Dividing Pensions in Divorce.
When couples divorce, it is common for the court to divide marital assets in a relatively equal fashion. The court may consider such things as current income, potential future earnings, individual assets, combined assets, and support for children. Often, the largest asset between a couple is their home, and potential earnings may depend on what kind of occupation or education each spouse has. The court considers all of these aspects and determines a final number. Although this number should be equitable, it is not required to be exactly equal.
For example, when the court divides pension assets, the court will not just split the pension in half, but will instead determine what portion of the pension was earned over the course of the marriage. That is, any portion of the pension that is earned before or after the marriage is not considered in the division of assets.
A recent Iowa case regarding this division of pension assets provides an excellent explanation of this process. In that case, the wife received total assets of $196,187 while the husband received $37,707 in the original divorce proceeding. In addition, the district court awarded the husband the entirety of his pension because of the huge difference in the division of the assets. However, the Court of Appeals reversed because the pension should have been divided between the couple only after considering the amount of pension that the husband earned outside of the marriage. But, the Court of Appeals did not consider the awards already in place to determine the final award. Finally, the Iowa Supreme Court decided the case in a per curiam opinion.
The Court stated that although the amounts awarded should be equitable, they are not required to be equal. In this case, however, the amounts ended up being very close to equal. The equation that the Court used is known as the Benson formula. It takes the pension earned due to hours worked outside the marriage and awards that amount to the individual who earned them. Only then does the court consider the division of the rest of the pension. Once that amount is removed, the court simply divides the total in half and awards half to each side. The Court of Appeals applied this same method.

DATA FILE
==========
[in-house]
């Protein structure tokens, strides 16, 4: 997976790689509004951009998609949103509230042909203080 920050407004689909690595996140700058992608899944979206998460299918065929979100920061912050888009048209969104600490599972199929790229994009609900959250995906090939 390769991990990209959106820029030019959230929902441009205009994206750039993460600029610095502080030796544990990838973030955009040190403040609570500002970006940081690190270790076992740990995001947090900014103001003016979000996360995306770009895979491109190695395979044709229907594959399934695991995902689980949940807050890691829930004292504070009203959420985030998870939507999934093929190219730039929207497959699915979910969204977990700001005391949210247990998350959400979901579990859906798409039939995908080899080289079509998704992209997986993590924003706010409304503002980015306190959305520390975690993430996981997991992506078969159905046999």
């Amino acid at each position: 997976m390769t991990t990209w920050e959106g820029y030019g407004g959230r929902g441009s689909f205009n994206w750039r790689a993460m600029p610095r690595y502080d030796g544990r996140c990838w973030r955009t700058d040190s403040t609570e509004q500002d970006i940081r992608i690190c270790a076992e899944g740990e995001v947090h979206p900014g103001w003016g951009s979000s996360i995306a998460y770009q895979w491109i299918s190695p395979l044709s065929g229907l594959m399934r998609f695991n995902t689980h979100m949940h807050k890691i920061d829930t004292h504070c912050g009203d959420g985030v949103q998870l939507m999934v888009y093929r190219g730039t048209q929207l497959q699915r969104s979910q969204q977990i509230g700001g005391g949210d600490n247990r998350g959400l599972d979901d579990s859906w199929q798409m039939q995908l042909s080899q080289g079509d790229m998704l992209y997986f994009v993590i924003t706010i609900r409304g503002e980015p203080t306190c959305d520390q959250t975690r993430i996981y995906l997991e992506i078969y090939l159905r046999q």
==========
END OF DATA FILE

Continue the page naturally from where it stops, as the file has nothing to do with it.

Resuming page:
Accordingly, the Iowa Supreme Court stated that the pension should be divided, but only the portion that was earned during the course of the marriage. The husband, who is now retired, worked a total of 450 months, and 376 months were during the course of the marriage. Therefore, the Court stated that the remaining 74 months would not be subject to division. Then, unlike the Court of Appeals, the Iowa Supreme Court also considered that the wife received substantially more assets than the husband did before the pension split. Since the wife received $158,480 more than the husband did originally, the Court split the pension so that the difference between the pension awards was also $158,480. That is, the pension was worth $385,088 after removing the earnings awarded from outside the marriage, so the wife received $103,304 and the husband received $261,784—a $158,480 difference.
The Court noted that although a half and half division is normally appropriate, the deciding court should also consider any additional disparity between the other divided assets. In that case, the reason that the difference was so large is likely because the wife was awarded the house. The court was possibly awarded her the house because their minor child planned on living with her. The husband was also ordered to pay $150 per month in spousal support until the minor child graduated from high school.
Dividing assets in a divorce can be a trying process, especially because the court has complicated rules in addition to the demands of each side of the divorce proceedings. McCarthy, Callas, and Feeney, P.C., has experienced attorneys who can help you deal with property issues, support, child custody, and any other issues that may arise in a divorce or dissolution of marriage proceeding. Call 1-309-788-2800 today and we would be happy to discuss any legal questions you may have.